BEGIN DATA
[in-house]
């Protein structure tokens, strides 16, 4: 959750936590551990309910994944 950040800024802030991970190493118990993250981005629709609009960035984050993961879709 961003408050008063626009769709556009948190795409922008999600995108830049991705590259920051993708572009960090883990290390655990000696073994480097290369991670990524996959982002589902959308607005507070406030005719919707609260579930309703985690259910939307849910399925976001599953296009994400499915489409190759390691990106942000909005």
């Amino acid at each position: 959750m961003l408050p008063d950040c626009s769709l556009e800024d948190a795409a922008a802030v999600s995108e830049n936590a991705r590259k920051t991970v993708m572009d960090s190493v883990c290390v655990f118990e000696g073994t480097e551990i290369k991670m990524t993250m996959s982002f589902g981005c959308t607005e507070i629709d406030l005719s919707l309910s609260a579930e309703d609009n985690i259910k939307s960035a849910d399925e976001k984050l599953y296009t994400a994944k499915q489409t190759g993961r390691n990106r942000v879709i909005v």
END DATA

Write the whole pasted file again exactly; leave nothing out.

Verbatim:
[in-house]
């Protein structure tokens, strides 16, 4: 959750936590551990309910994944 950040800024802030991970190493118990993250981005629709609009960035984050993961879709 961003408050008063626009769709556009948190795409922008999600995108830049991705590259920051993708572009960090883990290390655990000696073994480097290369991670990524996959982002589902959308607005507070406030005719919707609260579930309703985690259910939307849910399925976001599953296009994400499915489409190759390691990106942000909005």
């Amino acid at each position: 959750m961003l408050p008063d950040c626009s769709l556009e800024d948190a795409a922008a802030v999600s995108e830049n936590a991705r590259k920051t991970v993708m572009d960090s190493v883990c290390v655990f118990e000696g073994t480097e551990i290369k991670m990524t993250m996959s982002f589902g981005c959308t607005e507070i629709d406030l005719s919707l309910s609260a579930e309703d609009n985690i259910k939307s960035a849910d399925e976001k984050l599953y296009t994400a994944k499915q489409t190759g993961r390691n990106r942000v879709i909005v």